"Yeah, how DID she do that?" my sister asked. "Which one is the North Star, anyway?"
"OK, do you see the Big Dipper?" I replied.
"Which one is that? And how do you know this stuff?"
Nerd-time went into full effect as I showed my sister how to first find the Big Dipper, and then use that to locate the Little Dipper, which has the North Star at the tip of its handle.
"What did she do if it was cloudy, or if it rained several days in a row, and she couldn't see the North Star?" I wondered.
It's not like Tubman could chill at a hotel while waiting out a severe rainstorm. She had to keep moving because at any moment the slave catchers could be lurking alongside the crude paths and trails she followed. The realization made me feel all my privilege. Here I am, the descendant of slaves, with the luxury of being afraid of unseen, unknown things—rabbits and possums, most likely—hiding in a clump of bushes. Who was I to be afraid of the dark when a woman, who suffered spells because of being hit in the head at the age of 13 by the master of another slave, was able to lead hundreds through the dark into freedom?
Would Russell Simmons be able to find his way home using the North Star. Would I?
We're a generation that's ridiculously disconnected from nature, and unless someone's passed you a book of slave narratives, like Bullwhip Days, you're probably ridiculously disconnected from what slavery was really like, too. When it comes to slavery, "never forget" is not in the lexicon. America has a vested interest in ensuring that we don't remember.
Aiding the descendants of slaves, slave owners—and those who directly benefited from slavery and the long years of Jim Crow even if they did not own slaves themselves—in forgetting helps ensure that no 40 acres and a mule need ever be paid. It helps ensure that when descendants of slaves are told, why don't you just get over it and stop making excuses? they have no facts to back up what they know in their gut to be true.
You probably got taught the "yeah, slavery was terrible but..." version of history. And that's if you got taught anything about it at all. I know I never read something like this in school:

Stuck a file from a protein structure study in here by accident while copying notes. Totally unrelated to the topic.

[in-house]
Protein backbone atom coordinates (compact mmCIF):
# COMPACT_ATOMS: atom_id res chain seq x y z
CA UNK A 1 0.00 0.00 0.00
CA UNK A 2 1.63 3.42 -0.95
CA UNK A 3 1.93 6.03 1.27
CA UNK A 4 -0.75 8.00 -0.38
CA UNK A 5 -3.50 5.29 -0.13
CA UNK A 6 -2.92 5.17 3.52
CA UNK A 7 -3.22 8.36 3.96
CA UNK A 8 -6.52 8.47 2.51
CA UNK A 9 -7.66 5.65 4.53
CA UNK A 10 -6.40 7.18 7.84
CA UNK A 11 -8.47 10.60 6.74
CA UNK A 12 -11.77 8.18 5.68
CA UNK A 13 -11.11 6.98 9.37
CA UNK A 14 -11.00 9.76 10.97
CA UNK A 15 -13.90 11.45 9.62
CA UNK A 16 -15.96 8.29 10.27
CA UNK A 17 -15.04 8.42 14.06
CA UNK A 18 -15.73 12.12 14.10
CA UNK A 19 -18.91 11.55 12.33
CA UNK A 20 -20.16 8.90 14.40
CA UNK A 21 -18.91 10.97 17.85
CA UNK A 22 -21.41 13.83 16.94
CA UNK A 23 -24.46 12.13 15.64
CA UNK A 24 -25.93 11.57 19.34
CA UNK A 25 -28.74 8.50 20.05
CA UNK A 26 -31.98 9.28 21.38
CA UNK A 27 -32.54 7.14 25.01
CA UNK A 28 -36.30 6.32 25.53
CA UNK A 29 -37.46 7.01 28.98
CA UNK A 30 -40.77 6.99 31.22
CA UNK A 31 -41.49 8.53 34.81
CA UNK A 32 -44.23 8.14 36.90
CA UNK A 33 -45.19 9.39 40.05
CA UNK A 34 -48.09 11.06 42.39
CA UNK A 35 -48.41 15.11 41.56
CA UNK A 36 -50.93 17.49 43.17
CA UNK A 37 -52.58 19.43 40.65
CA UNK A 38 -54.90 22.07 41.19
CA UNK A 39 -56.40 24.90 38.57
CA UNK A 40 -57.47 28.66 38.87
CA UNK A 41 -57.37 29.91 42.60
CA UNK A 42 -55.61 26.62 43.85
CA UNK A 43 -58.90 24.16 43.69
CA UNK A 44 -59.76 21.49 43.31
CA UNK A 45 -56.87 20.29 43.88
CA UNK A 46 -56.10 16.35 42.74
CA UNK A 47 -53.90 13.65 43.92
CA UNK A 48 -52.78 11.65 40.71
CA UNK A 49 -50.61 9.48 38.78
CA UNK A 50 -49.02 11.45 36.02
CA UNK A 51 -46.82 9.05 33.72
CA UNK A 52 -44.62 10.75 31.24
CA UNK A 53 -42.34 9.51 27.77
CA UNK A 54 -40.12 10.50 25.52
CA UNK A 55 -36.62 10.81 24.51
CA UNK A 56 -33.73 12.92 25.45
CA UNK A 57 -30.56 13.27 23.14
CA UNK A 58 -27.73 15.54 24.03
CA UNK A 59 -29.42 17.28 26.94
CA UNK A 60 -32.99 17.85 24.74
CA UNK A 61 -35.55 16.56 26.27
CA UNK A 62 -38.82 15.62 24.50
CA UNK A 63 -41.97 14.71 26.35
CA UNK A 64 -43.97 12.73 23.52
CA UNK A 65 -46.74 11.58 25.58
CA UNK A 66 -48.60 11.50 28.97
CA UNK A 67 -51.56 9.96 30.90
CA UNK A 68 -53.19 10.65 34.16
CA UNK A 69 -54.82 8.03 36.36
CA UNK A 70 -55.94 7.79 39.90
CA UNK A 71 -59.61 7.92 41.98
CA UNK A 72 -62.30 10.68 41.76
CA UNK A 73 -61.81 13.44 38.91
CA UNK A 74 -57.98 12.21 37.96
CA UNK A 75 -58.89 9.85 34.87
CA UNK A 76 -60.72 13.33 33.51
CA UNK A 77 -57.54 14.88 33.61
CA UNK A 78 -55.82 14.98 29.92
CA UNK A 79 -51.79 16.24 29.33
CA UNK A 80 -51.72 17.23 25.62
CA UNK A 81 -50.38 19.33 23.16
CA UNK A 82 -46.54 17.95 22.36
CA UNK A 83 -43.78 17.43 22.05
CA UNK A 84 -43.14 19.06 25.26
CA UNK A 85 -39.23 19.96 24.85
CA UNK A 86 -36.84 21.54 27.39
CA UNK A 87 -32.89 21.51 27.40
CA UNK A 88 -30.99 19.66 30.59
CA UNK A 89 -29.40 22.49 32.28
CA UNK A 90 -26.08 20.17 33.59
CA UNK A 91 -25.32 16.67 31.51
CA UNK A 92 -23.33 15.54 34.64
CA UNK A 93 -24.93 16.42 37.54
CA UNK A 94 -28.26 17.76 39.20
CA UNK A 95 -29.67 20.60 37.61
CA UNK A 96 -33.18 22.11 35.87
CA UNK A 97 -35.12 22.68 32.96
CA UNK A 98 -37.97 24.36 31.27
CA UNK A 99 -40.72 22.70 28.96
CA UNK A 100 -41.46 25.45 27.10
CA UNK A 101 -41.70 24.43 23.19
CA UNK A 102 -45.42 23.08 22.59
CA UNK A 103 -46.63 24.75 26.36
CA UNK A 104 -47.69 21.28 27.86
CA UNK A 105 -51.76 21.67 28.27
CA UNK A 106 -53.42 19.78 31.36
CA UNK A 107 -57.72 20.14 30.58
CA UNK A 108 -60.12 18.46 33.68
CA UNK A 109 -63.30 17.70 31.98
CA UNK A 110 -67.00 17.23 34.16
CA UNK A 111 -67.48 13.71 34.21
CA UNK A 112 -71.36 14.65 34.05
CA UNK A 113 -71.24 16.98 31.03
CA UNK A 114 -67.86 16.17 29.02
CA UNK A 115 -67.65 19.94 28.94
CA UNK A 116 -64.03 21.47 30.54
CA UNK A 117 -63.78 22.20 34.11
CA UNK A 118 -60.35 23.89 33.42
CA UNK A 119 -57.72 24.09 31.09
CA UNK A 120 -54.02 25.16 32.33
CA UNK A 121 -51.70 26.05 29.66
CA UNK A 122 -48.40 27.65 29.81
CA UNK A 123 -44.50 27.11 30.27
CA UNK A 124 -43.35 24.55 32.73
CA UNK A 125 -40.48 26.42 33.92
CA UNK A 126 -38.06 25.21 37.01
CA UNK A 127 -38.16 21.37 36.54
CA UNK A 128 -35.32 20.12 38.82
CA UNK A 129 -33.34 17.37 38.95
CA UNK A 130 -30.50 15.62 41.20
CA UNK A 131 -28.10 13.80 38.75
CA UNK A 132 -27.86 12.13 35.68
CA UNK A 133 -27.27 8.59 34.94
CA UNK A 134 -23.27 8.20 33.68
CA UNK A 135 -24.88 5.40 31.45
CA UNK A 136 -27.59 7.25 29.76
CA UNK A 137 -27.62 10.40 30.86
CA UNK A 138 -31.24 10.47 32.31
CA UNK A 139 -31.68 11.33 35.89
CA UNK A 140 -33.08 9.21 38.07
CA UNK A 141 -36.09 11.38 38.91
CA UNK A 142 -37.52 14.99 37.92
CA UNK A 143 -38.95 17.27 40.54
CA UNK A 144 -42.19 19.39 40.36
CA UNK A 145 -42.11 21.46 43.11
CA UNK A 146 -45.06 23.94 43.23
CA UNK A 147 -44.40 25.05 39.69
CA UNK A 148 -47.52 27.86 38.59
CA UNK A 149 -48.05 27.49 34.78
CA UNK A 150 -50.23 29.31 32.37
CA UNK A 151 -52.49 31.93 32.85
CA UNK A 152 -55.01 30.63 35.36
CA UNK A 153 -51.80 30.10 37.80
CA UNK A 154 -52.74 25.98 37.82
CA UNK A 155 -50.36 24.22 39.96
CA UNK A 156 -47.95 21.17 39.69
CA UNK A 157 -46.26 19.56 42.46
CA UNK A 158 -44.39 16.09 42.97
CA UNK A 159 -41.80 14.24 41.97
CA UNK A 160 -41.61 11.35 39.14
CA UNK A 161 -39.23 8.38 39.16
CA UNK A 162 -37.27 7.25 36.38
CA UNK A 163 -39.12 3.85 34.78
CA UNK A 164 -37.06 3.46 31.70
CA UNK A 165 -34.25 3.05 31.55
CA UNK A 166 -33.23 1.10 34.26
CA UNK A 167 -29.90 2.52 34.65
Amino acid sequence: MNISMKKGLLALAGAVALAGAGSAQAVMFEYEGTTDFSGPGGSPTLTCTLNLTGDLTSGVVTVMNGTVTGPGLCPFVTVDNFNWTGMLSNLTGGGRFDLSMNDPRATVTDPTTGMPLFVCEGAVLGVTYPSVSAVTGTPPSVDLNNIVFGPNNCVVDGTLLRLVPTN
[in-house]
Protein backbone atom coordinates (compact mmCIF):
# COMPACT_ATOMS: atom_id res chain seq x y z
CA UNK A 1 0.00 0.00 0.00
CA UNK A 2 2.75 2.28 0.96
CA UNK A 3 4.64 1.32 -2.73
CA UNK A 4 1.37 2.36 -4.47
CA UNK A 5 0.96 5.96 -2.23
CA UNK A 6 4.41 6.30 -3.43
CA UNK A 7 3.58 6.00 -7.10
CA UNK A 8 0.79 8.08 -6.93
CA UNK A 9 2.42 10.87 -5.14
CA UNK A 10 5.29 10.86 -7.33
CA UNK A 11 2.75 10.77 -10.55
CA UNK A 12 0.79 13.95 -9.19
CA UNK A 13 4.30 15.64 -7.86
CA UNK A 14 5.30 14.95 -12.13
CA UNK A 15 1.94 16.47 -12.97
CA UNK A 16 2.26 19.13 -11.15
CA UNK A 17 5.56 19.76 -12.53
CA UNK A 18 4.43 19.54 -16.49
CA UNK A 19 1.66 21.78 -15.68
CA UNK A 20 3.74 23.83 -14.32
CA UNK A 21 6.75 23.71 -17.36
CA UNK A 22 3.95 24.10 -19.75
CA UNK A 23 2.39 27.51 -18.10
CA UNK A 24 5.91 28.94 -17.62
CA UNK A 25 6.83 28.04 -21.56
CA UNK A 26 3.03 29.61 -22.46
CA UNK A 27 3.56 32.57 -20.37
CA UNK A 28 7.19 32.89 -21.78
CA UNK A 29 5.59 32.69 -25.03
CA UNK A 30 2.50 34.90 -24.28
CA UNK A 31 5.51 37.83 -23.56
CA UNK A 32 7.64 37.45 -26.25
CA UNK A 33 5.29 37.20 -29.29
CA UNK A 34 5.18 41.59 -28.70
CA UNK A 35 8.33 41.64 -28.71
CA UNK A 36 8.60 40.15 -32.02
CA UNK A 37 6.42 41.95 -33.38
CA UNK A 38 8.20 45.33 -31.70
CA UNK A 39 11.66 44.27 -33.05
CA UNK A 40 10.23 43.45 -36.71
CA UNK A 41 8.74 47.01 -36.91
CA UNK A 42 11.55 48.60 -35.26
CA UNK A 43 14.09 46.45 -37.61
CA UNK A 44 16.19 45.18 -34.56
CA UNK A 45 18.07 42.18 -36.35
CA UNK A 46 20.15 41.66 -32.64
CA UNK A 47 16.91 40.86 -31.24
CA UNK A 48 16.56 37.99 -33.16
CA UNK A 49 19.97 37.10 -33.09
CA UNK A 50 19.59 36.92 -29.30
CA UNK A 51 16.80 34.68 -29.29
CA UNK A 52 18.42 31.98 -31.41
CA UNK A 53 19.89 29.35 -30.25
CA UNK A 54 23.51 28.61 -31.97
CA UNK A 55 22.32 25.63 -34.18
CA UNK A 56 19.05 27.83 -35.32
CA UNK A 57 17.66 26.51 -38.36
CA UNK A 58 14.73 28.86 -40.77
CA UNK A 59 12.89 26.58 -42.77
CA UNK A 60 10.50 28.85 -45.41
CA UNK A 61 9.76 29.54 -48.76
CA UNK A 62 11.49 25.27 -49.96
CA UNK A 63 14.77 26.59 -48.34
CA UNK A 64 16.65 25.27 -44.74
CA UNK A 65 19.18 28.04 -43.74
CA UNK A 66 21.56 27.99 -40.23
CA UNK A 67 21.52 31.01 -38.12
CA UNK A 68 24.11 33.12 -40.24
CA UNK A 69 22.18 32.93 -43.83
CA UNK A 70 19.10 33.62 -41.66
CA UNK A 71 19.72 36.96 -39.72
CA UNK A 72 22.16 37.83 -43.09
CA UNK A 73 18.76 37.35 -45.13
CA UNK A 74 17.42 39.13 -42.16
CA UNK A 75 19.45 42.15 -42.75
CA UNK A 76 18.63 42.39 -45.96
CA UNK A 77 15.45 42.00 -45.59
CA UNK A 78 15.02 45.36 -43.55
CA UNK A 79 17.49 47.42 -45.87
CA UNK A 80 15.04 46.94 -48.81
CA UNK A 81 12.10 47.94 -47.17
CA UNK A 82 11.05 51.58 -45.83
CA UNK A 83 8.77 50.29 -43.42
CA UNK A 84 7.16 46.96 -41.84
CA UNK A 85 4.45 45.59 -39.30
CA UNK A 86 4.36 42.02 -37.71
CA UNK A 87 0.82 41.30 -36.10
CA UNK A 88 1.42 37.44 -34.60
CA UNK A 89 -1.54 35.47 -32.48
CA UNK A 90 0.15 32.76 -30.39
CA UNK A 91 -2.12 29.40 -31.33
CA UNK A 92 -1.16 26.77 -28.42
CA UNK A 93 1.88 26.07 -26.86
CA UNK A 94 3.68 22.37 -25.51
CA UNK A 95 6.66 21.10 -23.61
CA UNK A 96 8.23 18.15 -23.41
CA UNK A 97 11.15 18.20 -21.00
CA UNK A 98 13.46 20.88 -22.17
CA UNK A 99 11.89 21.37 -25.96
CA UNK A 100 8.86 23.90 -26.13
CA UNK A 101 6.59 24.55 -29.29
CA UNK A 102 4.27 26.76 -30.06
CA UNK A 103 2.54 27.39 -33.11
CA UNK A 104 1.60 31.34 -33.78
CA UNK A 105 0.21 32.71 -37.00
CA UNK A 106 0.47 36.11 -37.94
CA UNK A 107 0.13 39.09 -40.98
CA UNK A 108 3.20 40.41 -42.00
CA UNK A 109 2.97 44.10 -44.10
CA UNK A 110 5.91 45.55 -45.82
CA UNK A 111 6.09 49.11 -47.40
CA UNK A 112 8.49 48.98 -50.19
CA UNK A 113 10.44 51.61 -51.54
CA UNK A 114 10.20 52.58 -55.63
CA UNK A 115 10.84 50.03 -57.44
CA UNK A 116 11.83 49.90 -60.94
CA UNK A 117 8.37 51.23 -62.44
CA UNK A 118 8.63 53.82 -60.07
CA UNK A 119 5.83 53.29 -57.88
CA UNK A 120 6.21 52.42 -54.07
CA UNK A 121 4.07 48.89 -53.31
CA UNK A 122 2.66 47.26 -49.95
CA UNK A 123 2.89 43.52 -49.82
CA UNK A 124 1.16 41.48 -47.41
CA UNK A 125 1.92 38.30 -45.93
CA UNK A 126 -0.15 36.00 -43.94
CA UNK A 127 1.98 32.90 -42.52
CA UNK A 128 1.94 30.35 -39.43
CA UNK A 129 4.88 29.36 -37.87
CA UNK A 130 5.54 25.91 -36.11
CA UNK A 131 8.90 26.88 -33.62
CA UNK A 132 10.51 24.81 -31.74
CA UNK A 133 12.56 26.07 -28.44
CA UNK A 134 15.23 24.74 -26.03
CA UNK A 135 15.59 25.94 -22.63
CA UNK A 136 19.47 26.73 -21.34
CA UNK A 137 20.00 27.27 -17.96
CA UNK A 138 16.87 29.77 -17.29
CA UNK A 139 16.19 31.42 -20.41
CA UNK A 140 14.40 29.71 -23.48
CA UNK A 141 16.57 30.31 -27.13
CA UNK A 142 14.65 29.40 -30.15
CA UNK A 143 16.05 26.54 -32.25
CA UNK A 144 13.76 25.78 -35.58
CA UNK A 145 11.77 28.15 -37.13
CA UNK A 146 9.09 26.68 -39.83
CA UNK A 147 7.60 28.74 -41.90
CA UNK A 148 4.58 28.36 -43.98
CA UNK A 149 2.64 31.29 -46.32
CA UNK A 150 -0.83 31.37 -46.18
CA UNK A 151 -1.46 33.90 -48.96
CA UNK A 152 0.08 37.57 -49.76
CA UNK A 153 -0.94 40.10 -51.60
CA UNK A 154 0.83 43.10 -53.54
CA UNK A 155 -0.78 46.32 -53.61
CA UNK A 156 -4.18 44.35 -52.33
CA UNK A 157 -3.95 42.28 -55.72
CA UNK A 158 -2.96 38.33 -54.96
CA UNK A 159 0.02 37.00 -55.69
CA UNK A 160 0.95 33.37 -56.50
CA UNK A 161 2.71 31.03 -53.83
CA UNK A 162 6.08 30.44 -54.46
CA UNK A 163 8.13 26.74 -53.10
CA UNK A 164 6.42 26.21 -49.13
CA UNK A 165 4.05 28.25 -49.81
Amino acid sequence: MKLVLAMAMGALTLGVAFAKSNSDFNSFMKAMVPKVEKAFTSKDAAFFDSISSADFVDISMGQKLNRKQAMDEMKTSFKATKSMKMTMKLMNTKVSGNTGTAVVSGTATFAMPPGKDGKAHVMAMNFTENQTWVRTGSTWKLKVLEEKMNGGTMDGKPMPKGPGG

If it were up to me, Bullwhip Days would be required reading in every American high school. If it were up to me, a copy of it would land in Russell Simmons' mailbox, with the section titled "Slave Auctions, Forced Breeding, Rape, and Runaways" bookmarked.
We cannot assume that most Americans know that slavery was not some sanitized version of folks picking cotton and whistling while they worked. We cannot assume that most Americans know being a slave was not like laboring in one of Amazon's sweltering warehouses or working at Walmart, as hellish as both those experiences surely are.
Many of us assumed Russell Simmons knew better, but being a black man, being a multimillionaire, doesn't automatically mean someone is aware. It doesn't make that person more likely to pick up a book of slave narratives so that they know the true history, the real pain.
Now we know that many of the people Simmons works with don't know any better, either. After all, it's not just Simmons, but his whole team, who worked on the "sex tape." And if they did know better, they were too worried about their own paychecks and status to call bullshit on the whole idea.
As for Simmons, on Saturday he tweeted:
The last few dayz I have been speaking to some of the direct descendants of Harriet Tubman. (Rita and Geraldine Daniels).
— Russell Simmons (@UncleRUSH) August 17, 2013
They have not only accepted my apology but we agree that we should begin immediately to develop the story of Harriet Tubman.Will something worthy of Tubman's legacy come out of this? That remains to be seen. But let us all take it upon ourselves to ensure that we each independently investigate the truth of Tubman's life. Let's not rely on Russell Simmons to teach us about Tubman or her fearless triumph over true evil.
— Russell Simmons (@UncleRUSH) August 17, 2013